patient’s depression) without breaking confidentiality.
At the beginning of an interview with a young
person, ensure that they know that you may not be able to keep the
Parents do not have an automatic right to know what
their children have said to you, but it is good practice to keep
parents involved if a young person under 16 is comfortable with
this, and it is in their best interests. For children under 16 who
are not able to understand the service that you offer, it is
essential to gain parental consent before offering support, unless
you are concerned that the child may be at risk of significant harm
(see How to Use this Checklist). Your organisation should have a
policy on this matter.
About the mental health problem
Explore the young person’s current level of
knowledge and any assumptions they have made. Do not assume they
would feel better not knowing the truth. Try to give age
- what problem does their relative have?
- how does this affect the way they feel and
- what is known about the causes of this
- what sort of things can help their relative get
- is the problem likely to get better or
- what can be done to keep their relative
- who else can they contact if they are
About the young person
Children and young people will often hold a range of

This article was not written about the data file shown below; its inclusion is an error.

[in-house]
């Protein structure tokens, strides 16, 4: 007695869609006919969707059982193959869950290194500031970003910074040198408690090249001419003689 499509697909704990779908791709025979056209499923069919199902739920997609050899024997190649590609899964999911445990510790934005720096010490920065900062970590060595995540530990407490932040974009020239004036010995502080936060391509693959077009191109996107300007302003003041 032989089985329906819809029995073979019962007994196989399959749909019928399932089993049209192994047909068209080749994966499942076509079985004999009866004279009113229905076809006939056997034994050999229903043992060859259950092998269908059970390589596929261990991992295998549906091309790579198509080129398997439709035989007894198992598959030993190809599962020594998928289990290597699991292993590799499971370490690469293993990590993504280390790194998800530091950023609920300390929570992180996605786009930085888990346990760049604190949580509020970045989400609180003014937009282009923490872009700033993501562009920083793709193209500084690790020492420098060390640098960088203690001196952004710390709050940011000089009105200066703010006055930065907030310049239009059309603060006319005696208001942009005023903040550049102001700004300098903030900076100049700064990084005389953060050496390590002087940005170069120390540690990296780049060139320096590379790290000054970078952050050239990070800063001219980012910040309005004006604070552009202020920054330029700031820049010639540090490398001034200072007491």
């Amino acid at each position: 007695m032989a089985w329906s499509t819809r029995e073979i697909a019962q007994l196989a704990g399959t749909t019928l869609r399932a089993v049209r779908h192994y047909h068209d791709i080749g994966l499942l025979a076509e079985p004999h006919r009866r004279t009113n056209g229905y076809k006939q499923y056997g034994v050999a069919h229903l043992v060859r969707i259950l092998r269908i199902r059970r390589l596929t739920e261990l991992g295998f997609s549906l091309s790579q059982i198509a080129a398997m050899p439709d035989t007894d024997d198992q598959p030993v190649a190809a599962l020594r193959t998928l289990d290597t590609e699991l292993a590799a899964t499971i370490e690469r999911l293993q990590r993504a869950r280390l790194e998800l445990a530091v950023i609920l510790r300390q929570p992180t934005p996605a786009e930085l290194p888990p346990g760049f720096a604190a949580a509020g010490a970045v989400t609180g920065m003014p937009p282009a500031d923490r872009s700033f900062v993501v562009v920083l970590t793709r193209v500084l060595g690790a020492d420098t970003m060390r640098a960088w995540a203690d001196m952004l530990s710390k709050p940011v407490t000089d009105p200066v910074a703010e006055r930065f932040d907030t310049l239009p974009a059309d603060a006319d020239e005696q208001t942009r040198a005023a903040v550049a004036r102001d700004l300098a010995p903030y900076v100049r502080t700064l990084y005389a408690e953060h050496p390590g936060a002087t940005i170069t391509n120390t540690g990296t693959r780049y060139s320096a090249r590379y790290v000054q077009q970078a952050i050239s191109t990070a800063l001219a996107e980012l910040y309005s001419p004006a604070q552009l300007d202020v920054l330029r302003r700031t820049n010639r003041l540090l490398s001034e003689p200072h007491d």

fears about their family member’s problem, but may feel they have
to keep some feelings to themselves. Many of their fears will be
unfounded. They may be wondering:
- can I catch it?
- was it my fault that my relative got this
- how likely is it that I will develop it when I
If there is evidence of genetic factors, ensure
that you put this in context. For instance, the young person could
lessen the risk of developing a mental health problem by talking
about their feelings, seeking help at the first signs of distress,
maintaining a healthy lifestyle, being aware of the risks
associated with drink and drugs etc.
- is there anything I can do to make them
Avoid telling the young person to behave well for
the person with the problem. It is important that they do not feel
that they are responsible for their relative’s well-being.
The young person’s feelings
The young person may feel:
- angry with the person who is ill
- frustrated or powerless
The young person may need help to express and
explore their feelings. It is important for them to understand that
it is normal to experience a range of emotions. Can they think of
ways of coping with these feelings? Who can they talk to when they
are feeling down (e.g. family members, trusted adults,